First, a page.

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En Español : 919-747-3276
Arabic : 252-654-4852
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The Perpetual Line-Up

In 2016, researchers from Georgetown University found that at least 50 percent of all Americans had their photo entered into a facial recognition system. That system could be accessed by police or federal investigators without a warrant. The researchers called this database a "perpetual line-up" and likely expected citizens, and their representatives, to take action. Two years later, and basically nothing has been done to protect citizens from the abuse of facial recognition systems.

What could go wrong?

The potential for abuse by authorities is severe. Imagine police identifying everyone walking out of a bar or nightclub and tracking their vehicles to be stopped on suspicion of drinking and driving. What if the police instead tracked people attending Alcoholics Anonymous meetings? Or Black Lives Matter events? These systems have already been used in Russia to identify people who attended anti-Putin rallies. The potential harm of facial recognition tools and databases should be clear.

 

Outdated legal standards

The understanding of privacy developed over previous decades is insufficient to apply to the modern world. The Third-Party Doctrine states that people have no privacy rights when it comes to information voluntarily shared with a business. There is an exception for medical records, so courts have recognized at least one area where voluntary sharing should not destroy the right to privacy. The problem comes from the wide range of data that people are virtually forced to share to participate in today's culture. 

If you have a cell phone, as the vast majority of American do, information about who you called, where you called from and how long you talked is collected as a matter of course. If authorities want that information, they do not need a warrant to get it. If you have a photo on a site like Facebook, LinkedIn, Twitter or countless others, authorities, at present, have the right to use that image in their databases to identify you. Anything you share with these companies can be discovered without the need for a warrant.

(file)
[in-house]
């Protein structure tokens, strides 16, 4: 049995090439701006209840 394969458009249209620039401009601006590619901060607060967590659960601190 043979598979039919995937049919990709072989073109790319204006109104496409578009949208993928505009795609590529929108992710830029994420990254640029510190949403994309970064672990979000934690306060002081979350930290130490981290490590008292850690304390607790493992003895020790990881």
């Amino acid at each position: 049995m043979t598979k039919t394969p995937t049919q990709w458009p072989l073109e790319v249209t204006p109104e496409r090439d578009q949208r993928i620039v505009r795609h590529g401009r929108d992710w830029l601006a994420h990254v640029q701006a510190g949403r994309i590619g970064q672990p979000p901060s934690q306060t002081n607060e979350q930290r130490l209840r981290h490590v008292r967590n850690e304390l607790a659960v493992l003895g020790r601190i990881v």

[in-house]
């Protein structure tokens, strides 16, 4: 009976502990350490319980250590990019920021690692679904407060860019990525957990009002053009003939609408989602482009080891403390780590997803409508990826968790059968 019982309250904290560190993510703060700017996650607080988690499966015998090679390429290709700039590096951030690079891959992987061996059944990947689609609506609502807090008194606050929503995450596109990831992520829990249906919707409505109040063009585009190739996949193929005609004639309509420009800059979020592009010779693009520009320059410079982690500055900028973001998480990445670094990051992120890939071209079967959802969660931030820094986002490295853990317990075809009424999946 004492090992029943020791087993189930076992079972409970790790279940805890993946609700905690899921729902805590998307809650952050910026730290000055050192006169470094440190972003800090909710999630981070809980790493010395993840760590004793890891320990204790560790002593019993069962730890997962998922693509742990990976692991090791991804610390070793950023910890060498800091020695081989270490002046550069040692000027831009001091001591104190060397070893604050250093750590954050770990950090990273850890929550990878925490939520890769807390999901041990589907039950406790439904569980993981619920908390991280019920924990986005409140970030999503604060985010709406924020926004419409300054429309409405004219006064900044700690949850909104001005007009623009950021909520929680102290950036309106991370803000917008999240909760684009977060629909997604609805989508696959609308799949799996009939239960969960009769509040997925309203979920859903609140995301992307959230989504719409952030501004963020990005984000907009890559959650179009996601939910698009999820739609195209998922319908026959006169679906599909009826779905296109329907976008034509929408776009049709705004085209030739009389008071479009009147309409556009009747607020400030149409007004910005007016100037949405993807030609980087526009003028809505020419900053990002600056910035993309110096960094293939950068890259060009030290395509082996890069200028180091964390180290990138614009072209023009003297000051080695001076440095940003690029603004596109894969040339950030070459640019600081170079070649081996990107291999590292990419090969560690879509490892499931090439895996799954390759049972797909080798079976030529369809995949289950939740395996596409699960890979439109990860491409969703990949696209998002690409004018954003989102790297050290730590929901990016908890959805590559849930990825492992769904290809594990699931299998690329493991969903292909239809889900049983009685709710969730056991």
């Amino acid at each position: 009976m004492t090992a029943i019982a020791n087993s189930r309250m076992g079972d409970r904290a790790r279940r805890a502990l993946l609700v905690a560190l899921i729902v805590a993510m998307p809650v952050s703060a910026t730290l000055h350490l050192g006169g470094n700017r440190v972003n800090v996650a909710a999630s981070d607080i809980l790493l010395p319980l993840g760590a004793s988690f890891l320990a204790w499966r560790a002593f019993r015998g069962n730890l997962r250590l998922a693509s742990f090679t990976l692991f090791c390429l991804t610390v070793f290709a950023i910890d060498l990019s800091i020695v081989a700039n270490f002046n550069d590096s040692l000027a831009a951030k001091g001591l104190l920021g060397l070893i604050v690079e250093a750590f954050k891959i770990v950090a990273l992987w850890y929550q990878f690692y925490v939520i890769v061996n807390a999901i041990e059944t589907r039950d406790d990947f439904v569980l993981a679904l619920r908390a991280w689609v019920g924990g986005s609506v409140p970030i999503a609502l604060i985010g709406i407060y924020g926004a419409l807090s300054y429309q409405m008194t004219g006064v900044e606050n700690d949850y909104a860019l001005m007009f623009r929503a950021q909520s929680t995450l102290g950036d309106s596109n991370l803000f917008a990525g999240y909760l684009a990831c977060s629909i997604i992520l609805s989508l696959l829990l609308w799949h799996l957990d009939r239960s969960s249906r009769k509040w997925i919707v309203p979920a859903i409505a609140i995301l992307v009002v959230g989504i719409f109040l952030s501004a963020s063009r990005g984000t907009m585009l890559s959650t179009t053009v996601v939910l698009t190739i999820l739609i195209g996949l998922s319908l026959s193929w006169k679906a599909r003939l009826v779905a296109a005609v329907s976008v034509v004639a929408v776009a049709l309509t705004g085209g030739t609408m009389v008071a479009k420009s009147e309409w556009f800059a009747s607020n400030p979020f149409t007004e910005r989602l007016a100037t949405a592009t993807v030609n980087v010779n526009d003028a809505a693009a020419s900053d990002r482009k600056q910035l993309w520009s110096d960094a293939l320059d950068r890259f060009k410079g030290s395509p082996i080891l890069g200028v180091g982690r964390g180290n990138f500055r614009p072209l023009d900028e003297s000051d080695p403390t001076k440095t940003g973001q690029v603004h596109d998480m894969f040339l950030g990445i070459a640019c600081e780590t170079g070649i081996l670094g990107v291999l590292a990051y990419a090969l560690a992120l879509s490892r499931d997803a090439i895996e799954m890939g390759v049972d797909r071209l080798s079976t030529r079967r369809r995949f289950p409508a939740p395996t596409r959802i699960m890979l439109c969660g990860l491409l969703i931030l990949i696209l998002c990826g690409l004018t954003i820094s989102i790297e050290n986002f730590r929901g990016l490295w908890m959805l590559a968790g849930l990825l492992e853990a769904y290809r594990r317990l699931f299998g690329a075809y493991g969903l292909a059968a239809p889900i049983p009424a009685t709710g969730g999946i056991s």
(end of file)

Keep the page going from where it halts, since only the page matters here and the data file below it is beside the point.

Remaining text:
The right to privacy that many Americans believe they have may becoming more an illusion than a reality. After all, most people would protest being called into criminal line-ups day after day. How is it different if the line-up is virtual?

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Our Results

  • Client was charged in federal court with the felony offense of being an illegal alien in possession of a firearm. After negotiation with the US Attorney's Office, the felony gun charge was dismissed and our client...

  • Our client was charged with statutory rape and faced mandatory registration as a sex offender if convicted. We were able to work with a forensic expert and the district attorney's office to negotiate a guilty plea..

  • Client charged with Felony Assault on a Police Officer, misdemeanor assault, and resisting an officer. After a jury trial where multiple police officers testified about the incident, our client was found not guilty ..

  • Client investigated by federal law enforcement for possessing child pornography. Ryan began representing the client during the investigation and ultimately the client was not charged with any crimes...

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